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article imagePopular Calendar 2 Mac app bundled a built-in crypto-miner

By James Walker     Mar 13, 2018 in Technology
A third-party iOS calendar app has been found bundling a built-in cryptocurrency miner in an attempt to generate its developers some additional revenue. The app managed to get past Apple's approvals and make it into the store. It has since been withdrawn.
Including cryptocurrency miners with software products is an increasingly common trend. Developers are using the technique to help subsidise their apps, using the resources of their users' computers to generate revenue. Ars Technica discovered the popular Mac app Calendar 2 has recently added a cryptocurrency miner in what's thought to be the first example inside the Mac App Store.
Calendar 2's developers did take measures to prevent the miner from impacting on users. However, it seems various bugs in the code meant these failed to operate as intended when the update launched. The developer, Qbix, told Ars Technica that there was a "perfect storm" of issues which caused the miner to consume vast amounts of CPU power and run without the user's permission.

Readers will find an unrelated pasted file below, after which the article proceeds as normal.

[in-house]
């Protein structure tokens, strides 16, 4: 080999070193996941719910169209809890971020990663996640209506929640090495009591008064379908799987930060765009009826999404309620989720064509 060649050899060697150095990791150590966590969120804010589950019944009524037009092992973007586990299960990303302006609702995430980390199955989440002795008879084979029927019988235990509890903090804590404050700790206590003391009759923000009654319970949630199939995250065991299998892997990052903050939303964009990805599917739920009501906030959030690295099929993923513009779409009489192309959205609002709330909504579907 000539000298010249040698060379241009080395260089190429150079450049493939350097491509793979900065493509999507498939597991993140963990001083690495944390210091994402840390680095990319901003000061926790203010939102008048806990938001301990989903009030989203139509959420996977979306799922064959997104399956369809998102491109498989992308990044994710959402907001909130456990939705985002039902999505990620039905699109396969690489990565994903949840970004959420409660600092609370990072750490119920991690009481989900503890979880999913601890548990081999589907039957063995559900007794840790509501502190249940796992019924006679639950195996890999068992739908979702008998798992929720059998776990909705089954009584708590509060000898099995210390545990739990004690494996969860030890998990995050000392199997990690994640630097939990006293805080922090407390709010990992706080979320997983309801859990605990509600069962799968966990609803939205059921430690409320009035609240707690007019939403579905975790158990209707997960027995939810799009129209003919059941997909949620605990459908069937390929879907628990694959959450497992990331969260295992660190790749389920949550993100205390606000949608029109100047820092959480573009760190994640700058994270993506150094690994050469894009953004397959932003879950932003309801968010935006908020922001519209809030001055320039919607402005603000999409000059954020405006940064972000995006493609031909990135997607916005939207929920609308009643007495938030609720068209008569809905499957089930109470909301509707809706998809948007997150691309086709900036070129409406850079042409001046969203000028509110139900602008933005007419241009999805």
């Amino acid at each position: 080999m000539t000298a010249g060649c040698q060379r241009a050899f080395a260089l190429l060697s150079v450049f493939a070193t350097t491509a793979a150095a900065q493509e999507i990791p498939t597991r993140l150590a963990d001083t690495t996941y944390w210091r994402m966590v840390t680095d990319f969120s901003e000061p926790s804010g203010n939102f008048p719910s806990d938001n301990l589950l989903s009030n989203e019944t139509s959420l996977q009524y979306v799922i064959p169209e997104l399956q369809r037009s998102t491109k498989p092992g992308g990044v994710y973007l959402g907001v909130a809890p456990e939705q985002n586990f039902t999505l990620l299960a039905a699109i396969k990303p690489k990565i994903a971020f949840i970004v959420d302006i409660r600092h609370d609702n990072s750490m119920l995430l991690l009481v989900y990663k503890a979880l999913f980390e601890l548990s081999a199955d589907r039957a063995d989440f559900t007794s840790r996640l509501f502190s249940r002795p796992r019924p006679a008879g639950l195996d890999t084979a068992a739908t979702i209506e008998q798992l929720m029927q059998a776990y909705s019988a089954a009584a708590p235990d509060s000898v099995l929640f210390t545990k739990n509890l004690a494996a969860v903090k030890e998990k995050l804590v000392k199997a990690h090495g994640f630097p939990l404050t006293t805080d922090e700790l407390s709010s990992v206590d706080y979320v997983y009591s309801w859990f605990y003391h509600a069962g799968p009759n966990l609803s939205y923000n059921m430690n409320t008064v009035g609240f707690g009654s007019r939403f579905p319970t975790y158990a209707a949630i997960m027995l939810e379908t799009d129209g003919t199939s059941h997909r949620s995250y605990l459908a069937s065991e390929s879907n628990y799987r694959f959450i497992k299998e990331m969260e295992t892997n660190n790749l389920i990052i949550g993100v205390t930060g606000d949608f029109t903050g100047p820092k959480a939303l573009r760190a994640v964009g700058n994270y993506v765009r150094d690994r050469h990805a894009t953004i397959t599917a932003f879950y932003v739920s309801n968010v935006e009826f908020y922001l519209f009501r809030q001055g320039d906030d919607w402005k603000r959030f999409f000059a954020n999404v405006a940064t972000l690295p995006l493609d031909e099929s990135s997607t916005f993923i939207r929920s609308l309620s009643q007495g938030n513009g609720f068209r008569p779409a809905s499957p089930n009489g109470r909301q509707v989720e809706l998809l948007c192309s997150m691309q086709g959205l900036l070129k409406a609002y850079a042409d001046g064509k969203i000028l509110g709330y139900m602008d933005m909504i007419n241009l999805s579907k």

Qbix claimed the miner was never intended to start automatically. The company did disclose to users that the miner was included. The software was supposed to be enabled as part of a new payment option, which would allow unlimited access to Calendar 2's "premium" features in exchange for "unobtrusive" cryptocurrency mining. The premium features usually cost $17.99 to unlock, or $0.99 per month.
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Qbix later announced a change of heart and said it would be removing the cryptocurrency miner entirely. In what appears to be a U-turn on its original intentions, the company criticised proof-of-work blockchain tech as a "waste" of electricity with "dangerous" incentives. It claimed it "doesn't want to get sucked into" the current climate of mining.
"We don't want to get sucked into this set of incentives, and hopefully our decision to ultimately remove the miner will set some sort of precedent for other apps as well," Qbix founder Gregory Magarshak said to Ars Technica. "Ultimately, even though we technically could have remedied the situation and continued on benefiting from the pretty large income such a miner generates, we took the above as a sign that we should get out of the 'mining business' before we get sucked into the Proof of Work morass of incentives."
In another twist in the story, Calendar 2 has since been pulled from the Mac App Store. It's unclear whether Qbix or Apple was responsible for its withdrawal. Surprisingly, Apple has not responded to requests for comment on the situation and has not clarified whether Calendar 2 violated its guidelines. The app is yet to return to the store, with or without the miner.
More about cryptocurrencies, blockchain, cryptomining, cryptojacking, macos
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